Frowns, Fees, And Forms In TriplicateDavid Woodruff
The Germans enjoy remorseless regulations, rigid rules. They are bound and gagged with red tape. A bureaucrat's paradise. Just what you thought.
-- Xenophobe's Guide to the Germans
I should have known what I was in for. As a student at the University of Hamburg in the late 1970s, I studied and worked in Germany for a year. But moving from Detroit to Bonn last fall touched off a surprisingly robust resurgence of culture shock.
Notwithstanding the mellowing effect of good German beer, which can be purchased from a vending machine in our office building, I find myself cursing my adopted home. At nearly every turn, I'm ensnared by Germany's vast bureaucracy. Or somebody's got a hand in my pocket. How in the world, I ask myself, has a country so hog-tied by rules and regulations ever kept its heralded economic miracle alive?
I hadn't been in Bonn for a week before Big Brother grabbed me by the lapels. German customs refused to hand over a few boxes of clothing until I had registered my whereabouts with city hall. I collected the appropriate residency form (in triplicate), had it filled out by a befuddled manager at the Hotel Domicil, where I was staying, and returned to city hall. A clerk stamped the forms with a vigorous flourish, telling me that I had two weeks to reregister when I moved. I chuckled to myself that such rules would last about two seconds in Detroit.
BANK HEIST. It was harder to laugh off what was happening to my wallet. I was constantly shelling out Deutschemarks. Take my new health club, the Bonn Fitness Center. The $60 monthly fee is double what I'd been paying, and "amenities" such as towels are extra. "A small one is $1.40 and a large one is $2.80," said the athletic young woman behind the counter. O.K., gimme a small. I sweated away on a stationary bike for 40 minutes, then asked a passing trainer where to find water. He directed me back downstairs, where the same clerk queried: "Small or large?" Uh-oh: A large glass set me back $2.80. Could I bring my own bottle? Verboten!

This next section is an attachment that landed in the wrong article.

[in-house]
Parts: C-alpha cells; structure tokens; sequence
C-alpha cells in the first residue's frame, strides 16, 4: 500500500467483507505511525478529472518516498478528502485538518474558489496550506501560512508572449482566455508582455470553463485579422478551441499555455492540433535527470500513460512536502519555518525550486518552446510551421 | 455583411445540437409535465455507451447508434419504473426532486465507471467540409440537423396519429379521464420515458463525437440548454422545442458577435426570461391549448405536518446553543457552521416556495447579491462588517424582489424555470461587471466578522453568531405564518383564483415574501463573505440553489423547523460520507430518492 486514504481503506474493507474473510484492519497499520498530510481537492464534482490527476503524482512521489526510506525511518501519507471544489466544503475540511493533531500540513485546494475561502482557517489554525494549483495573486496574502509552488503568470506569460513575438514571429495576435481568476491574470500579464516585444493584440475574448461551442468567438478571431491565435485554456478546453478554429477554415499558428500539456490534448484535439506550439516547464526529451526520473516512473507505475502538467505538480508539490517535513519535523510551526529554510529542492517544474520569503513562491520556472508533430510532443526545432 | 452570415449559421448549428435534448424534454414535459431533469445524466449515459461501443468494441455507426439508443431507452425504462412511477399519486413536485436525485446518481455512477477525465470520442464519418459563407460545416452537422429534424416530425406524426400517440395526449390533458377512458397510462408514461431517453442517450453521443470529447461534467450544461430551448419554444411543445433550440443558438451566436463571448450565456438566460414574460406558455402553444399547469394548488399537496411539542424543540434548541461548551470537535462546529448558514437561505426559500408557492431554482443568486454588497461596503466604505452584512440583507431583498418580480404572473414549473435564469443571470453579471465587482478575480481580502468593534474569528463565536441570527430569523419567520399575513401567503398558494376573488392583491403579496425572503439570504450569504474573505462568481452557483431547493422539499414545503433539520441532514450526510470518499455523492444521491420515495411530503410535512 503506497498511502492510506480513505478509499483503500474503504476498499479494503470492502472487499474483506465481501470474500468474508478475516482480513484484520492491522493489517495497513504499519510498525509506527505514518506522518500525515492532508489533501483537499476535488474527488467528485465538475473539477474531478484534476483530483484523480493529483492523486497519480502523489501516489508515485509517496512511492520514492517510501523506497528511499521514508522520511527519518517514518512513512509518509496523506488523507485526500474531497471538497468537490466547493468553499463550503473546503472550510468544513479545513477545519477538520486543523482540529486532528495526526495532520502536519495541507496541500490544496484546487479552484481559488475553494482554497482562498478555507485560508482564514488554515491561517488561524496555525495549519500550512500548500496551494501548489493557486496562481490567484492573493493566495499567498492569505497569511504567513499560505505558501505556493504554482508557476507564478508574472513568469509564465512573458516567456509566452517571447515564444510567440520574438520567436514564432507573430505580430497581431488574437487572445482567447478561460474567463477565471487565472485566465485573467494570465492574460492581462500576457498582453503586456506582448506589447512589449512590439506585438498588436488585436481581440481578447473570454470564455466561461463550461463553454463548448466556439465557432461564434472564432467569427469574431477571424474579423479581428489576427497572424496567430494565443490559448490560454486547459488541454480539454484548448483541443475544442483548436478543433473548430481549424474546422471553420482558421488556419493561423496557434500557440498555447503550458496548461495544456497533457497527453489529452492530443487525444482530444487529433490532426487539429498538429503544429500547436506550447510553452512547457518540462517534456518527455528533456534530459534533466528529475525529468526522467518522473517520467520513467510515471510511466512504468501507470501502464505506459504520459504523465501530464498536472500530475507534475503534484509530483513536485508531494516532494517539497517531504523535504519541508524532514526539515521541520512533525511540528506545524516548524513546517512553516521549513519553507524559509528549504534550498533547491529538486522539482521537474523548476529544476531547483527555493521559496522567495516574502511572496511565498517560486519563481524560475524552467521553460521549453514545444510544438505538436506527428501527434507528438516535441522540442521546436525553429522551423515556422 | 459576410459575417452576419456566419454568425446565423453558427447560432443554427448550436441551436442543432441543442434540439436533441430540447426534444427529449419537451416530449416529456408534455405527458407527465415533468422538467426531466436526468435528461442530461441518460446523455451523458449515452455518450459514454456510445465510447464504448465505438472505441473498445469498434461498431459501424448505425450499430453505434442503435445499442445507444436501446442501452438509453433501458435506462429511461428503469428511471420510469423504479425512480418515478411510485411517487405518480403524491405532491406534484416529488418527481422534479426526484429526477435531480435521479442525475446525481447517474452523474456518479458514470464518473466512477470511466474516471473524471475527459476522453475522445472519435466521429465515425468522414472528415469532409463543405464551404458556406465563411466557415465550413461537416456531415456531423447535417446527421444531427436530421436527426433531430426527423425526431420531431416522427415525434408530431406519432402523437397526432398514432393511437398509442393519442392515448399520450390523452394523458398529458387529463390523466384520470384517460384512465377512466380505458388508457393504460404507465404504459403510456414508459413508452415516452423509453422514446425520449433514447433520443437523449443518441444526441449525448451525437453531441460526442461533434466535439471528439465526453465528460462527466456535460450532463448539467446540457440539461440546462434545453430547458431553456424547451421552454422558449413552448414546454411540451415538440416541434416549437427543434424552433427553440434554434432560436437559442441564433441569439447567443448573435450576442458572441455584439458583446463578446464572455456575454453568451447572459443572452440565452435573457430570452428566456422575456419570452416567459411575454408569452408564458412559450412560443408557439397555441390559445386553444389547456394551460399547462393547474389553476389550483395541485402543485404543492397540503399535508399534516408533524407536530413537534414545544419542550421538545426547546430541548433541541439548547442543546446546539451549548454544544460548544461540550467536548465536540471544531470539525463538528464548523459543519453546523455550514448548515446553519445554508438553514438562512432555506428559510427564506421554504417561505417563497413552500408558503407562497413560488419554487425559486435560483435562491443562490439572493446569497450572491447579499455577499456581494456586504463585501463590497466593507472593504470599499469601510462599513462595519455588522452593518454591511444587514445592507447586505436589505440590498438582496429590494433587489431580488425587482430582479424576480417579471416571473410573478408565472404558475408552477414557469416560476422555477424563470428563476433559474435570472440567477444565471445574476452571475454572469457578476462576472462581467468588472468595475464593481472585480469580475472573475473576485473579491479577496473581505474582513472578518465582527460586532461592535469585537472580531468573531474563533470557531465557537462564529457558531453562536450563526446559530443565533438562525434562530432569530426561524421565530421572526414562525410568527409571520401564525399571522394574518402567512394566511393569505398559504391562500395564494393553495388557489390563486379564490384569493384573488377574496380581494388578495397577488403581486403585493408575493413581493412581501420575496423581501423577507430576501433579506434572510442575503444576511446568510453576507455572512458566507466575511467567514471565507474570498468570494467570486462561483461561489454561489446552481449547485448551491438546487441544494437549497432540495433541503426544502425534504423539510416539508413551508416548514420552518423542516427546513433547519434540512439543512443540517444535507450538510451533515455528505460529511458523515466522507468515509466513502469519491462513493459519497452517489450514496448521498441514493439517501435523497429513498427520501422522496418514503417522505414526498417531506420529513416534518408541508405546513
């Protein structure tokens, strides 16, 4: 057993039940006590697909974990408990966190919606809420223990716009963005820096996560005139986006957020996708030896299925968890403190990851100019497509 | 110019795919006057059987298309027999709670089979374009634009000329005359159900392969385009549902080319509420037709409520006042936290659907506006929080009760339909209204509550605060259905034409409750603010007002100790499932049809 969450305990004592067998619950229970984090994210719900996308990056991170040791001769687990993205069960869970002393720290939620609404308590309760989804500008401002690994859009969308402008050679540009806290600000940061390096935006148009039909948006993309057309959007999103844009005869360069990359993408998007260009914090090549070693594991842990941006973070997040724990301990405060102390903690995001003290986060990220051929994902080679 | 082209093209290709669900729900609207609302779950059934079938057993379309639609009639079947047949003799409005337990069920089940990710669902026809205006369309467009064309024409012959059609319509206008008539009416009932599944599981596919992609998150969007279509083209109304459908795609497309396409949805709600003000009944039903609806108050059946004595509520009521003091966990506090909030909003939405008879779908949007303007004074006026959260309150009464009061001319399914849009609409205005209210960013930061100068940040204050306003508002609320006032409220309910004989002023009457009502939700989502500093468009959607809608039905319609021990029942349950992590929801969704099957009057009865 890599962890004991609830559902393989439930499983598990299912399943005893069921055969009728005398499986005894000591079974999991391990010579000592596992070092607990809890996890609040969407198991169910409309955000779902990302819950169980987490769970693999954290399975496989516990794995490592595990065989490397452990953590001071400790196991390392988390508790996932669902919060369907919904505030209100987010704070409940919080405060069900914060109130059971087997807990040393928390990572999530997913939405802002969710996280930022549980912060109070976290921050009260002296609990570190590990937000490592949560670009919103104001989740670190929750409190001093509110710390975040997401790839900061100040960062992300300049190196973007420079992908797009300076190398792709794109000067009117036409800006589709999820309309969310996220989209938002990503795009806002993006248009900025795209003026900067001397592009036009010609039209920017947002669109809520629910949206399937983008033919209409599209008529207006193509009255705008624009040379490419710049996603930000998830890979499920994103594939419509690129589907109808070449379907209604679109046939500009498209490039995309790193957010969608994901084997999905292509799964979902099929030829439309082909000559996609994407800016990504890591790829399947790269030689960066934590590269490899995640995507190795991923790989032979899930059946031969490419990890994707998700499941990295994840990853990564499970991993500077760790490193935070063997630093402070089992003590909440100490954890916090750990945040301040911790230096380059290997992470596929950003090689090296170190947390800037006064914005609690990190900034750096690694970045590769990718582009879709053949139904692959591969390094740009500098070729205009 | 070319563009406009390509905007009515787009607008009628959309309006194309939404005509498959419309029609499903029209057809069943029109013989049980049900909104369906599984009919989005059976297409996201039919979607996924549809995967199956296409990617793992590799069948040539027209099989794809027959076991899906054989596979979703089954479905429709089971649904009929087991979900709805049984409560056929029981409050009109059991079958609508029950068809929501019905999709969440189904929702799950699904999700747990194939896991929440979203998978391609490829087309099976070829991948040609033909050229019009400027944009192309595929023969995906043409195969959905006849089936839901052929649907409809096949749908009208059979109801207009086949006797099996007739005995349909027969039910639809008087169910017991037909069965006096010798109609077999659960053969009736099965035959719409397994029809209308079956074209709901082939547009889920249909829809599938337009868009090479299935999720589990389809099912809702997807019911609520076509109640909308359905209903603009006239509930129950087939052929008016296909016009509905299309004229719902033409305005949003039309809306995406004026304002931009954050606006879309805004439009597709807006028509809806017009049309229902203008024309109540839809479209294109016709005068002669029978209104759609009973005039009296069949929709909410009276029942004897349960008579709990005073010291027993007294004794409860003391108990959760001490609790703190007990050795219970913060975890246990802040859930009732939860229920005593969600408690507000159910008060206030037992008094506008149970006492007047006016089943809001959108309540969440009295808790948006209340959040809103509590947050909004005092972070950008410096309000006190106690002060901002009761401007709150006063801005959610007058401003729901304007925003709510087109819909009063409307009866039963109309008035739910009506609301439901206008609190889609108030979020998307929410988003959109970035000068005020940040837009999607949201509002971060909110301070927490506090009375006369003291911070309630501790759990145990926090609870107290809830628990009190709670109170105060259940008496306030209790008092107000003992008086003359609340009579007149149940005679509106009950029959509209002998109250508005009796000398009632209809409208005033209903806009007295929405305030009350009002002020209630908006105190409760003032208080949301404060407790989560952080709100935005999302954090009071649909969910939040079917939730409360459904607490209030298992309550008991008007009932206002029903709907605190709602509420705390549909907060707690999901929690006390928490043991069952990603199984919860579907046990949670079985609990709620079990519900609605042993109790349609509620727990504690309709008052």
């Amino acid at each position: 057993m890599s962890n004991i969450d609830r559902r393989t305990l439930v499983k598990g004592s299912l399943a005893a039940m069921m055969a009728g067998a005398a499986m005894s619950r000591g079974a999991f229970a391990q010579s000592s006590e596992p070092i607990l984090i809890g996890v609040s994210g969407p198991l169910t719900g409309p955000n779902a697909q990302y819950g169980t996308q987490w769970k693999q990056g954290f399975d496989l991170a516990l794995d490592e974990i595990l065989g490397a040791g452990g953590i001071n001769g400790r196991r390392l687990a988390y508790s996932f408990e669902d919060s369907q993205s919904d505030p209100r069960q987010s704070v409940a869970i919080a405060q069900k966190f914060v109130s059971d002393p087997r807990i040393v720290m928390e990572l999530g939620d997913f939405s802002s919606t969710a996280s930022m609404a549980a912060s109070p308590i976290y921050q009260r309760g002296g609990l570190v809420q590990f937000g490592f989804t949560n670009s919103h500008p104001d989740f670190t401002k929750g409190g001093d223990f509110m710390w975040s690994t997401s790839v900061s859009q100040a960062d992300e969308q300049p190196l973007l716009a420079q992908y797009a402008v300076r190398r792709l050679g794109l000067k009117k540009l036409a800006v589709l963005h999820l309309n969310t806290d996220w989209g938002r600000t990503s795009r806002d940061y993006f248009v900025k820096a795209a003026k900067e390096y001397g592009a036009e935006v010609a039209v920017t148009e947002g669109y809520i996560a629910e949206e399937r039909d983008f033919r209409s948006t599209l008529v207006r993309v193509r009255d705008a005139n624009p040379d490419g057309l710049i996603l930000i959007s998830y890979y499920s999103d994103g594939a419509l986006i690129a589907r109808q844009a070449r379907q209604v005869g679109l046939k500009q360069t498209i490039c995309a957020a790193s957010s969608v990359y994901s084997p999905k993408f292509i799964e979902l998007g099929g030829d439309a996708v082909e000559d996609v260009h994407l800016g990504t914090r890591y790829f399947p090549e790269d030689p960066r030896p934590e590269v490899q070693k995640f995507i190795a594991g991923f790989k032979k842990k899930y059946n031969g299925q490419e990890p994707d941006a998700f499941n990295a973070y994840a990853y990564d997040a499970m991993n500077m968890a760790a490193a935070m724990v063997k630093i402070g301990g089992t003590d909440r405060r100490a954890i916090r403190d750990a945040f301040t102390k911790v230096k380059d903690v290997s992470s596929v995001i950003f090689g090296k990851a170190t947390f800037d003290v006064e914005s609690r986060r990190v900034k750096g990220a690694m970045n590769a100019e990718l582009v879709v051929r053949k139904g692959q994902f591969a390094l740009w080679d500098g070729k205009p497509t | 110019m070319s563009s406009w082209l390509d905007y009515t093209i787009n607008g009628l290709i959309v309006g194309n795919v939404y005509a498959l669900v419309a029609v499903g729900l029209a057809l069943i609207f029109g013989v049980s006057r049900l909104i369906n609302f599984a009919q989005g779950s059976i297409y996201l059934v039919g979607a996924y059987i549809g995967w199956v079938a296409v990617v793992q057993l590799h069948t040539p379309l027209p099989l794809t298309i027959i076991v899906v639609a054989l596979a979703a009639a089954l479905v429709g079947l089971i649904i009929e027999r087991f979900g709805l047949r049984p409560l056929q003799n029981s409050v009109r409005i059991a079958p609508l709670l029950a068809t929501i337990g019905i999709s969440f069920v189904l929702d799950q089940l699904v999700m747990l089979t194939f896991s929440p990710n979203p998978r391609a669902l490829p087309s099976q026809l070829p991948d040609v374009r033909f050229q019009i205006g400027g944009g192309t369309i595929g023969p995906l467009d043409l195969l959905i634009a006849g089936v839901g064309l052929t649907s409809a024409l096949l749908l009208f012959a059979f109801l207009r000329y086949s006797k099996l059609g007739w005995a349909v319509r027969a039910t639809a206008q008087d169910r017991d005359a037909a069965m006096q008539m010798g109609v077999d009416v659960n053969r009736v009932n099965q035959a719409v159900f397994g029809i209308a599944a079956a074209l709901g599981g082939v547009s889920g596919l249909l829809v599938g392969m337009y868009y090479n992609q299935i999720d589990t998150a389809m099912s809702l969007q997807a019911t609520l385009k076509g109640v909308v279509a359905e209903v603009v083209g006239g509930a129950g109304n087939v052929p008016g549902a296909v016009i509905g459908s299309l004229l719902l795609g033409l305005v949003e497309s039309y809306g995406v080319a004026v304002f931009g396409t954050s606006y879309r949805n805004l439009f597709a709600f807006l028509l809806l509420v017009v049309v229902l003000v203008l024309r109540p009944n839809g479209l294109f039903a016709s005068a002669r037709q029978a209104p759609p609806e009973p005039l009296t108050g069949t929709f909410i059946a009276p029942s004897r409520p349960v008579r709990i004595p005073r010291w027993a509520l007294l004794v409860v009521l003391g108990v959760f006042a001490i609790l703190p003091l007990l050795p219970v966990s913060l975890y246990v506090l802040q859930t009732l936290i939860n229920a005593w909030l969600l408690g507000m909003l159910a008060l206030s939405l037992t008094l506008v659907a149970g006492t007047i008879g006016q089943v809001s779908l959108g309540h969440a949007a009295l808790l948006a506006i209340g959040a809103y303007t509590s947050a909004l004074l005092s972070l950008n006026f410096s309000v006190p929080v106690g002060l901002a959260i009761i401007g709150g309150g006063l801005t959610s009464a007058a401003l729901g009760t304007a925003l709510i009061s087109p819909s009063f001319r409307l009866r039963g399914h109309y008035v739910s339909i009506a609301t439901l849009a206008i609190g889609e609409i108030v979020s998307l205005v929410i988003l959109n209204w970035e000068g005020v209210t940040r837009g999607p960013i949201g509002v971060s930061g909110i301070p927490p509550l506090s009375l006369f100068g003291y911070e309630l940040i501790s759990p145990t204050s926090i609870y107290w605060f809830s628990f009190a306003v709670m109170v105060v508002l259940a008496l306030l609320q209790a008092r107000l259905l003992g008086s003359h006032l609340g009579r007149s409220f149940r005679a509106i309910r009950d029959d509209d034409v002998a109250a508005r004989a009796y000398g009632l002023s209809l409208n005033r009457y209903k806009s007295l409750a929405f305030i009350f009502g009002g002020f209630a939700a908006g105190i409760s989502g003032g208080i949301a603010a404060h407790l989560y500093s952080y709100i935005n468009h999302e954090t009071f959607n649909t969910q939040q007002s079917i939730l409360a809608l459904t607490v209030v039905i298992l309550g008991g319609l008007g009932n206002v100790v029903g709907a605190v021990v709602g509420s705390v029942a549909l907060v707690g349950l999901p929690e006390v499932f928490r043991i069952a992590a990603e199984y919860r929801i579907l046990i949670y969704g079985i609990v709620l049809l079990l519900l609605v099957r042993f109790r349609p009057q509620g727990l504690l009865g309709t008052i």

Physical fitness didn't prevent my nearly having a coronary once I saw the Dresdener Bank's fees: I deposited two U.S. checks totaling about $125 and got nailed with a $30 charge. Complaints to the branch manager elicited a polite full-page letter from the main office. Roughly translated, it said: tough kishkes. Foreign checks are processed by hand, and that'll cost ya.
I guess I wouldn't mind so much if those hefty fees bought stellar service. Nein! The other morning, I walked into the downtown branch at 9 a.m. Gossiping clerks dispersed as I presented a $12,000 check to deposit. One of them tossed a form (yep, triplicate) onto the counter, barked: "Fill this out," and walked off. When I had finished, she kept busy at her desk and refused to look up. Finally, I caught the eye of a co-worker, who asked: "Can I help you?"
Retailers often present a similar cold shoulder. For starters, German stores are almost never open. At least, not when normal working people from Detroit can shop. When I temporarily moved to a furnished apartment (I never registered; don't tell Big Brother), there was no soap. Tough luck, again. Even in cosmopolitan cities such as Berlin, Bonn, and Munich, all stores must close at 6:30 p.m., except on Thursdays, when closing moves up to 8:30. And they generally close on Saturdays at 2 p.m. The next day after work, I searched in vain for soap at Kaufhof, a downtown department store. A gruff clerk told me to try toiletries, first floor. My heart sank: It was already past closing. Deodorant bar in hand, I approached the register, where the clerk demanded: "Where did you come from?" I must have looked--or smelled--pitiful, since she sold me the soap.